Saturday, February 27, 2010

In Honor of Johnny

Yesterday would have been Johnny Cash's 78th birthday. In honor of the occasion, I bring you this:

(Hat tip to my friend Nigel for sharing the video!)

Wednesday, February 24, 2010


Royal Mile 

Victoria Street
 Headquarters of Royal Bank of Scotland
City Centre: Balmoral Hotel in the shadow of the Waverly Train Station

Barth on Forgiveness

"... let us not nurse our grudges with pleasure ... let us retain some humor with respect to our offenders. Let us have toward others this small impulse of forgiveness, of freedom." - Karl Barth in Prayer

Tuesday, February 23, 2010

Calling Out an SOS

Oh the cultural differences! They do exist. Even after living here 2 1/2 years, I'm still amused by some of the differences.

Just this morning I awoke with a slight medical problem and called my doctor. After explaining my ailment to the receptionist, she calmly said she could work me in to emergency surgery at 10 til 5. EMERGENCY. SURGERY. What are they going to do? Removing the ailment surgically would entail removing my face.

What's even more humorous is that what Americans refer to as the "surgery room," Brits call "theater" or maybe "theatre." I mean, I know it can be a traumatic experience and possibly entail some drama -- but theater????

Tuesday, February 16, 2010

Top 5 Dishes to Try in Scotland

# 1 Haggis

 I know I've been talking about Haggis a lot lately .... but it's true: you must try Haggis on your visit to Scotland. Ideally your Haggis (lamb innards, oats, and suet) will be served with neeps and tatties (mashed parsnips and mashed potatoes). However, in these parts -- you could find Haggis on your nachos or stuffed into a bell pepper. It's everywhere!

#2 Cullen Skink Soup

Cullen Skink is a delicious, thick soup made of smoked haddock, potatoes, and onion.  Normally served as a starter for a formal dinner, I recommend eating this soup any chance you get! It's relatively easy to find it in a Scottish restaurant, but it's definitely not everywhere. It's so nice and hearty on a cold Scottish day.

#3 Fish and Chips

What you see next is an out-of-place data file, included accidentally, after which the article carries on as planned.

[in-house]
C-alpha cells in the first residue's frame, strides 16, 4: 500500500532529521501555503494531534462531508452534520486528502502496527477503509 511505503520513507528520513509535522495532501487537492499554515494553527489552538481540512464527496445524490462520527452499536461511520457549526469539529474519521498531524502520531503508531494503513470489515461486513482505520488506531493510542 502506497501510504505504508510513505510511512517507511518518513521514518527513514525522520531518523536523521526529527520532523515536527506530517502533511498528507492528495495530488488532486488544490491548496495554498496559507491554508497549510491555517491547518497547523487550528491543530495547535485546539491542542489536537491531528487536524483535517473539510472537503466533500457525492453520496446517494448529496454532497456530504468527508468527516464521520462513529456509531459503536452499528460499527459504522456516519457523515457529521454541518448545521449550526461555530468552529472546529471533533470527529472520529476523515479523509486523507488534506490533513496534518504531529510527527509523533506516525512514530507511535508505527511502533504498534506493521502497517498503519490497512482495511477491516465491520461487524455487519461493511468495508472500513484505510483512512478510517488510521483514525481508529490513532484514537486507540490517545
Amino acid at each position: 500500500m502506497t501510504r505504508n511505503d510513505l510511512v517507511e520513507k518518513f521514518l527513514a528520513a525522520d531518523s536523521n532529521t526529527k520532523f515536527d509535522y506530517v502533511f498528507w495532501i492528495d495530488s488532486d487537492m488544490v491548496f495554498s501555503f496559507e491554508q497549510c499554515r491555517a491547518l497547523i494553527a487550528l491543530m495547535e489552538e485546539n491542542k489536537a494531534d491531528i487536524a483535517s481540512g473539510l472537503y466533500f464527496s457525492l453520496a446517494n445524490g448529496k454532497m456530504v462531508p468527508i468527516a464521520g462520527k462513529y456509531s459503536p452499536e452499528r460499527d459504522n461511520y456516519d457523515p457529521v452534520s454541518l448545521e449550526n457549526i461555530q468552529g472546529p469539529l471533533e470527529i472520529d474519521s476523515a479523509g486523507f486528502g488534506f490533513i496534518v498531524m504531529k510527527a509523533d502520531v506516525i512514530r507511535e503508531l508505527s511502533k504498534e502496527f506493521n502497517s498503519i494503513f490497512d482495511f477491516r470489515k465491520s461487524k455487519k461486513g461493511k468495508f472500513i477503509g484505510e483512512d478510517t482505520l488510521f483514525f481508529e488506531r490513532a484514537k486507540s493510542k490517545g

Fish and chips with mushy peas: a classic British dish. In Scotland, the fish is usually beer-battered, fried cod.  However, the fish could also be rolled in oats. Chips actually refers to what Americans would normally call French fries. They're usually quite good and chunky. However, don't expect to use normal ketchup on this dish. You'll want to douse your fish and chips in either brown sauce or salt & vinegar. And don't forget the mushy peas! Your peas could come looking like the ones above or they could be so mushy that they're actually completely mashed. Sometimes your peas might also be mixed with a bit of horseradish sauce.

# 4 Stuffed Potatoes
This particular potato seems to be stuffed with cheddar cheese and pineapple. Have I mentioned they'll stuff anything into a potato over here?  Cottage cheese, baked beans, tuna salad -- even pasta salad. The motto here is that anything goes in a potato. It's surprisingly super good. My latest favorite is haggis and cheddar in a baked potato.

# 5 Scone with Clotted Cream
Not specifically Scottish but definitely British, scones are like semi-sweet biscuits. They're not overly sweet like a cinnamon roll or danish. They do get quite sweet when you put a dollop of clotted cream and jam on them. And that's a must! According to the Ritz Carlton in London -- the institution of high tea -- the jam is supposed to go on first, then the clotted cream. Thus, the above picture is not in accordance with Ritz etiquette. I do think it is easier to put the clotted cream on and then the jam. But that's just me. And have I mentioned how heavenly clotted cream is??? Clotted cream is simply butter and cream mixed together. Quite possibly one of the best things you could put in your mouth!

I'll be posting soon on the top Scottish desserts to try! Even yummier!

Monday, February 15, 2010

A Few Pictures from the Weekend

Friday night, MBA and I spent the evening with Scotty & Rebecca.
Rebecca, Scotty, & MBA with the Royal Bank's Headquarters in the Background
Rebecca & Moi

Saturday, February 13, 2010

Edinburgh: MBA & Old Town

Channeling the Sartorialist? 
I wish!
Regardless, I do like how this picture of MBA turned out. 

This is a fun one, too. On the Mound, you can almost make out New College in the background.

Thursday, February 11, 2010

Come March ...

We'll be visiting this lovely place. MBA is thrilled we're going somewhere in the north of Europe instead of the south. Somehow I usually manage to drag him closer to the equator whenever we leave Edinburgh. This time - not so much. However, I'm equally thrilled with this short city-break. 

* Photo courtesy of the talented Gloria Green. If you're in the entertainment industry and need a manager or rep, she's the one to call!


MBA and I have been reading The Roger Scruton Reader.  I am so pleased to find that he has a blog and a nice website. While he hasn't posted to the blog since December, I'm hopeful there will be intriguing posts in the future. Here's a link to one of his articles in The Times.